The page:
mechjames

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I've got a "squealing" that I have been thinking was my alternator, too. I guess I'll have to check it out and see if I don't have a water pump that's an accident waiting to happen! Great writeup!

Yup, i'm glad I found this accident waiting to happen. In my Stratus, it went when I was on the other side of the water on Vancouver Island. I got towed back to the ferry from the cabin I was staying at and only had enough time before all the water leaked out of the pump to get on the ferry, let it cool down for the 2 hr ride, and then drive off. Just as I got off the ferry, the water pump seized up, and shredded my timing belt.

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Its not a big job to do on an explorer, and it won't allow your valves to hit the pistons, but it would probably take the serpentine belt and possibly the radiator with it if the shaft snapped. Even if it just takes the serpentine belt, you have a limited time to drive before it overheats, but you're also on battery power only. If your battery is a few years old, it won't get you that far.
 








BrooklynBay

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mechjames

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Thanks for making this thread! It's now a sticky on the top of the stock 1991-1994 section. I look forward to seeing the second half of this thread (installation).

Thank you BrooklynBay.

I will be picking up the heater hose and the gasket sealant tomorrow, and will probably finish the job tomorrow night, if not Wednesday night.

Is there any special gasket sealant I should use, something water resistant? The parts store I use carries Permatex products. Otherwise I will probably just use the blue stuff.
 




BrooklynBay

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I installed a paper gasket (it might be Felpro, but I'm not sure) on my 89 van, and 3 months later, the gasket blew out on the highway about 10 minutes after the transmission failed! I don't know if this is a coincidence, but I've never heard of 2 major failures happening a few minutes apart. I would recommend either neoprene or rubber. Avoid paper or cork materials.
 




mechjames

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I installed a paper gasket (it might be Felpro, but I'm not sure) on my 89 van, and 3 months later, the gasket blew out on the highway about 10 minutes after the transmission failed! I don't know if this is a coincidence, but I've never heard of 2 major failures happening a few minutes apart. I would recommend either neoprene or rubber. Avoid paper or cork materials.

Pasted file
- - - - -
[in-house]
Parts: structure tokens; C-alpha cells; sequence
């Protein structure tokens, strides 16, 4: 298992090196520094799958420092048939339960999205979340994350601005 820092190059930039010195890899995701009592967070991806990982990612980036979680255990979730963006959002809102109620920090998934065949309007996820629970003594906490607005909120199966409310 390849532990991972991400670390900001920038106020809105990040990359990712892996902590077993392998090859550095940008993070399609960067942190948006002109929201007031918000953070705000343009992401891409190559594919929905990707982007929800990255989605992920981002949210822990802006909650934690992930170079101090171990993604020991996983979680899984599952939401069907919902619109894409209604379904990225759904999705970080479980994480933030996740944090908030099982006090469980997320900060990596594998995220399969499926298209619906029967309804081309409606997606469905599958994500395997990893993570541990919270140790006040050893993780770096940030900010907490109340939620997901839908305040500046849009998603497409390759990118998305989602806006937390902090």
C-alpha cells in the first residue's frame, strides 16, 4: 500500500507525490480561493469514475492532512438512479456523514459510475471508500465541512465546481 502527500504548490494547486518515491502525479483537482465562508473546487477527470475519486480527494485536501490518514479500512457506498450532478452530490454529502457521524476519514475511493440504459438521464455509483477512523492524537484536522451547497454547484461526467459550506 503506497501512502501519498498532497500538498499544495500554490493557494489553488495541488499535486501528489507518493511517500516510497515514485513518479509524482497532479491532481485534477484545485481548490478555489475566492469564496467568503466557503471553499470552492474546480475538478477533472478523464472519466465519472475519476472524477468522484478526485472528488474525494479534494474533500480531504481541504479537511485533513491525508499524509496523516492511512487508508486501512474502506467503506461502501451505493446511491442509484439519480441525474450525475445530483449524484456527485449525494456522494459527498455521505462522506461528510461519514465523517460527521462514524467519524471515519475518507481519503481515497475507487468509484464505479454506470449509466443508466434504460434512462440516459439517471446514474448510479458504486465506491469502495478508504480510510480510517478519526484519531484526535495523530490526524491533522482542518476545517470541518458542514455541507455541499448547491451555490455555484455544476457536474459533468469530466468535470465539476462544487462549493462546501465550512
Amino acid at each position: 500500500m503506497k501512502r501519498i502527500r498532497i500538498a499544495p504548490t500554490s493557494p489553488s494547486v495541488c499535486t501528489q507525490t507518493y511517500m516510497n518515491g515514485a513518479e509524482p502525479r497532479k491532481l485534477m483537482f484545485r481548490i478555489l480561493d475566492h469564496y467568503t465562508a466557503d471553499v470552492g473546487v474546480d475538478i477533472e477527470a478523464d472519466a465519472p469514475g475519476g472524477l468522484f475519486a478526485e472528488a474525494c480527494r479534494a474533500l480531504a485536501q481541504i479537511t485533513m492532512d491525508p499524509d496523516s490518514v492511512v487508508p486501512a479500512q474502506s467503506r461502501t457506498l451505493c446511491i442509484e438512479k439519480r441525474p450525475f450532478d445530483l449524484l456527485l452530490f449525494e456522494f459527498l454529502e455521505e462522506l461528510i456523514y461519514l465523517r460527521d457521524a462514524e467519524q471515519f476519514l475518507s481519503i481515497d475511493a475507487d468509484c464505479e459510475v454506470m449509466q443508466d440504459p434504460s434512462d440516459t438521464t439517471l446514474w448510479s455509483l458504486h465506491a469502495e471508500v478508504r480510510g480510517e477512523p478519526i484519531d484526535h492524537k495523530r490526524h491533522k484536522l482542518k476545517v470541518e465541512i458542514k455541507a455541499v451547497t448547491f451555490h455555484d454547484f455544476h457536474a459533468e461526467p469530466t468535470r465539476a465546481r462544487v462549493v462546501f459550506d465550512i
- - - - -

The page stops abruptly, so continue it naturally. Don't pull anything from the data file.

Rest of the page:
It does have a gasket with it, but the manual says Use a sealant on both mating surfaces of the gasket (block and pump), and the instructions with the water pump say the same thing.
 




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mechjames

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Here is how you put a new pump in:

11. Scrape off the old Gasket. And really scrape it. If any little bit of the gasket is left, it can cause the new one to not seal properly and possibly create a leak. In the picture below, you can see the bead of sealant that was applied to seal the gasket. Normally a gasket will normally either fall off or break apart easily. With sealant on both sides, you WILL need a gasket scraper to get it all off.

rp1.jpg


12. Put the sealant on the new gasket and pump. I decided on Permatex #1 Gasket sealant. It is water resistant, and bonds gaskets to metal. Exactly what I need. Cheaper then the high end silicone stuff. You don't need anything oil or gasoline resistant for this job. Also, I didn't feel comfortable using the higher cost Oil/Gas resistant stuff (like ultra blue) because it didn't say anything about being water resistant.

rp2.jpg

This is more sealant then you should need, comparing it to the old gasket above. I just didn't have an end for my sealant tube.

rp3.jpg


You can either put the sealant on the engine first, then attach the gasket, or put the sealant on the pump with the gasket, then press it on the engine. I did it that way.

13. Bolt that shiny new piece of aluminum to the engine! Water pump bolts are 10mm head and torque to 72-108 in. lbs (8.5-12 Nm). Then install the water pump pulley. 13mm bolts for that.

rp4.jpg


14. Hook up the lower radiator hose and the heater hose. A quick tip here, position a catch bucket underneath the lower radiator hose and point it downwards. This will wash out any little pieces of gasket or grime that might have fallen in, if you didn't stuff it with a rag when you disconnected it.